How to Connect with Your Teens at the Dinner Table - Hope 103.2

How to Connect with Your Teens at the Dinner Table

Ditching the phone or demanding politeness is not the best way to better relationships, according to psychologist Kirstin Barchia.

By Ben McEachenWednesday 17 Jan 2024Hope MorningsParentingReading Time: 2 minutes

No, the smartphone is not to blame.

There are many other reasons why teenagers can disconnect from parents and caregivers, according to Kirstin Barchia from Northern Beaches Psychology.

During the developmental stage of adolescence, so much can be going on for teens.

From heightened emotions to social pressure and mental health challenges, our teens are not merely dealing with what’s happening on that screen in their hand.

Dinner time may be the most prominent daily reminder of the distance within our families.

“Of course, we want our teenagers to talk to us more, have a good connection with us. Tell us about their day,” Kirstin told Hope Mornings about the ideal dinner at home.

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Accept and offer comfort

Instead of aiming for an impossibly perfect family dinner though, Kirstin suggested parents and caregivers should better accept the ways teens do express their emotions or thoughts.

“Tune in” to the eye rolls, grunts or moodiness. Seeking to understand can produce “real connection”.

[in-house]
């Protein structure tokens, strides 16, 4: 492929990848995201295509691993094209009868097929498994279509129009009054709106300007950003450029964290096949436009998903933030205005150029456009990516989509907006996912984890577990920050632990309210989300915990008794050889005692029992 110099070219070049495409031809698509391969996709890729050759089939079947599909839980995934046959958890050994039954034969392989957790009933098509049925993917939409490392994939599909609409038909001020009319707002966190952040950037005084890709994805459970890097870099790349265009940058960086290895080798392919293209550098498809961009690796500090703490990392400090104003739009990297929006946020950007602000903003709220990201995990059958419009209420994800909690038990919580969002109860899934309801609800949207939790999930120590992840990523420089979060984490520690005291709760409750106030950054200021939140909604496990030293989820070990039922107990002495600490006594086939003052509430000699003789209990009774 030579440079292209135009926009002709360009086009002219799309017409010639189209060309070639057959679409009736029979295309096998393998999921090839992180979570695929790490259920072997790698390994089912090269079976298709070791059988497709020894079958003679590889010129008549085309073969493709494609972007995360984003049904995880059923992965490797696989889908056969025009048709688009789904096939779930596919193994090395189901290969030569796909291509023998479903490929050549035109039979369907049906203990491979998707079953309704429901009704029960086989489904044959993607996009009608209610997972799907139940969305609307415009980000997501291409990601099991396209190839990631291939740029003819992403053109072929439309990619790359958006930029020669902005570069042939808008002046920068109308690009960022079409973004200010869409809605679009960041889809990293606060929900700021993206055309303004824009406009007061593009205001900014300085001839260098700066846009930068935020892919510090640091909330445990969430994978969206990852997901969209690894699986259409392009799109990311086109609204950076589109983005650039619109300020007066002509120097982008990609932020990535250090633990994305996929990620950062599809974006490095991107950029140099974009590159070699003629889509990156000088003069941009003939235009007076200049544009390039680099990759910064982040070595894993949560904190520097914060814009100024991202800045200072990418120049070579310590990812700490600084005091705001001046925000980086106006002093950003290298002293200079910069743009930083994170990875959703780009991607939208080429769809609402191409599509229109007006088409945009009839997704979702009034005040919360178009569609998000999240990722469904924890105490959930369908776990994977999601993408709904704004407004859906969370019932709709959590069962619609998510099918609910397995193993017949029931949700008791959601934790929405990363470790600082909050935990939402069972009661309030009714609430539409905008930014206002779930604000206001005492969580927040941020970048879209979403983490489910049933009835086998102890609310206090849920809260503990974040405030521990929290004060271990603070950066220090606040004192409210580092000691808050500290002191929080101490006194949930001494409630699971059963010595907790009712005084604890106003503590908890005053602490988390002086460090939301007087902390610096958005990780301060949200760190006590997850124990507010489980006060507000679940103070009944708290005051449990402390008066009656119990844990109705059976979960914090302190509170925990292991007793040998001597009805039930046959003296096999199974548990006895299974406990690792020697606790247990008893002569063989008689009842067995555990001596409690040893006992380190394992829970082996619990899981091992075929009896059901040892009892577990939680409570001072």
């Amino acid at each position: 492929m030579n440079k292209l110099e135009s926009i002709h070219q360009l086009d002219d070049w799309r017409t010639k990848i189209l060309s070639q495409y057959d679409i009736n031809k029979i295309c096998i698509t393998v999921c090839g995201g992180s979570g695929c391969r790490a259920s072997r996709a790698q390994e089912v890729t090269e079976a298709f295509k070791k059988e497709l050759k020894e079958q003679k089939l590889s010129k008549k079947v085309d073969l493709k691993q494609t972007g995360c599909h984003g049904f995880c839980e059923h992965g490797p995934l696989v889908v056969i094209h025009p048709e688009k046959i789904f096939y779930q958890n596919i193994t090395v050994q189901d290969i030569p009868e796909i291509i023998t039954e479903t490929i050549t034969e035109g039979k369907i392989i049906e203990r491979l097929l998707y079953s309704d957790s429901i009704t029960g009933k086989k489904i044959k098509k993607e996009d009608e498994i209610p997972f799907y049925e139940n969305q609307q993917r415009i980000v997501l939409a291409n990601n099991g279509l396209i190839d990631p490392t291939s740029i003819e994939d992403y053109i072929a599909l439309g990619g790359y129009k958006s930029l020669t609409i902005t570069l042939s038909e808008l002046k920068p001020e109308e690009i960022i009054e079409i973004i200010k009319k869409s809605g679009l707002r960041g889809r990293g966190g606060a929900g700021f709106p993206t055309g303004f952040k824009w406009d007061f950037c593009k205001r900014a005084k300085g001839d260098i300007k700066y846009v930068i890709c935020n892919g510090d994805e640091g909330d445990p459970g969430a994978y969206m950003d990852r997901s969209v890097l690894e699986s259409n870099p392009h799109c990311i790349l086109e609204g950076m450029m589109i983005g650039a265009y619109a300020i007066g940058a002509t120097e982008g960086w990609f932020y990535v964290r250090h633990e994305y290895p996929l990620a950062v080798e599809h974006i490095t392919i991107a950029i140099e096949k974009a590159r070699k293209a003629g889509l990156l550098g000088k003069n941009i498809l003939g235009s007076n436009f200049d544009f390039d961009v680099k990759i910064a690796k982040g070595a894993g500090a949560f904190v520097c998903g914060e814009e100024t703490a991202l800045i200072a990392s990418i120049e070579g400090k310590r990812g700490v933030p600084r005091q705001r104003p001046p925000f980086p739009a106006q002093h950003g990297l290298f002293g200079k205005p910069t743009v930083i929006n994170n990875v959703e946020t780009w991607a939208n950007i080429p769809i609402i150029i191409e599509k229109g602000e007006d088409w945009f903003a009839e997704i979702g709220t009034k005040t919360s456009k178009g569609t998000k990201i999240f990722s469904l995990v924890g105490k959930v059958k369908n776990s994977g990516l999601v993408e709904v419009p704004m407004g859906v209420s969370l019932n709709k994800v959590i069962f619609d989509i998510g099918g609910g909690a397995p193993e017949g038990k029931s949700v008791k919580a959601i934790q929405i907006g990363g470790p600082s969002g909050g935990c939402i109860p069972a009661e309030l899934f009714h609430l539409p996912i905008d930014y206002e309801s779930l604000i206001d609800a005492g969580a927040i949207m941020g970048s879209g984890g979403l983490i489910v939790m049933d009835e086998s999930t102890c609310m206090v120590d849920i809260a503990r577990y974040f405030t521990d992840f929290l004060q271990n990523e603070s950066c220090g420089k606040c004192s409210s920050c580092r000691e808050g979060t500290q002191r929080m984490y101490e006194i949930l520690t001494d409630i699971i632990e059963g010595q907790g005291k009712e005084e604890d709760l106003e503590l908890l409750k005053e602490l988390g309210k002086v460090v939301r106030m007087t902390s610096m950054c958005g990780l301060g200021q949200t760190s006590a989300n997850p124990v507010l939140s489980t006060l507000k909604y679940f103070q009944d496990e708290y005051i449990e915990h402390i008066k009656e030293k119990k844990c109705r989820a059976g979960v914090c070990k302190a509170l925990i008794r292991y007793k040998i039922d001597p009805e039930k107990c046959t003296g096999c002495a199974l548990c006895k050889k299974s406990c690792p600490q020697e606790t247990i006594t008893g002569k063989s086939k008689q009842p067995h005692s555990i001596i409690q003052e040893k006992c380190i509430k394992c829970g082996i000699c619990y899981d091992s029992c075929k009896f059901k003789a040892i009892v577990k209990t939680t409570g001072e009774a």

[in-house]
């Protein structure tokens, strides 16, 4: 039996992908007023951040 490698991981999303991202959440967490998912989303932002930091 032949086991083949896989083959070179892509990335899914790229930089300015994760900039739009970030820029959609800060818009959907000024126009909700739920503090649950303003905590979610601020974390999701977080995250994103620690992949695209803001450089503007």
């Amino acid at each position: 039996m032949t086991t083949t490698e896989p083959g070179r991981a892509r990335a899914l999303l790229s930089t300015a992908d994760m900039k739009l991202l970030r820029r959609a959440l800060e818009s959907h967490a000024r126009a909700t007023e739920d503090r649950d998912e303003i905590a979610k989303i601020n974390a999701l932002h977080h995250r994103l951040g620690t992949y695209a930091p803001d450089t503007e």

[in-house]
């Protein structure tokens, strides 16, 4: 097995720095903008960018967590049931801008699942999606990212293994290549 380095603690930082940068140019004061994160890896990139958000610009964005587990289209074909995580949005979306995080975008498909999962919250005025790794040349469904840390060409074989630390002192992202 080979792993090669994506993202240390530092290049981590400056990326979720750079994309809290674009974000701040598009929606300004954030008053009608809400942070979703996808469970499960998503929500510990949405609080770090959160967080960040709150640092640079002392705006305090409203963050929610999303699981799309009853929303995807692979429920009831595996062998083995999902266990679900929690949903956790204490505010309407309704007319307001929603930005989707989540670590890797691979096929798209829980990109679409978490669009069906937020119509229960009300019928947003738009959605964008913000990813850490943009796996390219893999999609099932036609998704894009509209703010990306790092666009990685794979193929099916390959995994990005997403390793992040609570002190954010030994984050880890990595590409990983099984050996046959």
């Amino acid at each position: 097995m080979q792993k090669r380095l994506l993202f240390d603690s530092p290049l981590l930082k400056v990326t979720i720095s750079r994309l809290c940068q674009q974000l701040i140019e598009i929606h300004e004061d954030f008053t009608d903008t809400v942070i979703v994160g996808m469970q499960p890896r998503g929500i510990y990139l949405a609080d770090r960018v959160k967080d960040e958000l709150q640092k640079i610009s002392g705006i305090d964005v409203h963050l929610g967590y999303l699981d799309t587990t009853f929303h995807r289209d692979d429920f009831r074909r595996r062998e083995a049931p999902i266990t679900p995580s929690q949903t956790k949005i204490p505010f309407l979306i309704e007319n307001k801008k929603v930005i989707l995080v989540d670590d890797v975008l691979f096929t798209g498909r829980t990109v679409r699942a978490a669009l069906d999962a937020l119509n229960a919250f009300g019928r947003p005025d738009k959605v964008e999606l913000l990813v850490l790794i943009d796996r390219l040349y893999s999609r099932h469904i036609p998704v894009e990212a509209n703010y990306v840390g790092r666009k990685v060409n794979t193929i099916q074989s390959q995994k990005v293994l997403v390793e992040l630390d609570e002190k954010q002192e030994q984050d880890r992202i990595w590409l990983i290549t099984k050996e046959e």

“As the more mature, older ones, we need to dig in and develop our capacity for dealing with some of those difficult behaviours and where they are coming from.”

An evening meal of smiles, sharing and support is unlikely.

But trying to enforce strict rules at the table can worsen the situation, according to Kirstin.

“One of the biggest mistakes that we as parents make is we try to discipline behaviour that actually needs to be comforted.

“This generation needs comfort.

“We can’t comfort them if we keep shutting their feelings down by saying ‘Stop rolling your eyes or using that tone of voice.'”

Expectations and understanding

Such talk of tuning in to your teen can sound like letting them do or say whatever they want.

Kirstin said parents and caregivers should hold expectations for dinner time – and other times of the day.

How they seek to nurture and guide their teen is the key factor.

“It is reasonable for parents to expect that everyone at the dinner table would speak politely to each other and listen to each other, but it’s the mechanism by which we get there.”

“When we understand the cause of where a behaviour is coming from, that can help us to shift that behaviour.”

Such interaction around the table can take a lot of effort.

From all concerned.

For a long time.

Still, sticking with family dinners should be prioritised, even as the going is arduous, slow and frustrating.

Kirstin told Hope Mornings that research indicates families who eat dinner together produce more resilient teens.

“The family meal is one thing to really hold on to.”

Listen to the full conversation in the listener above.

Feature image by: Canva Pro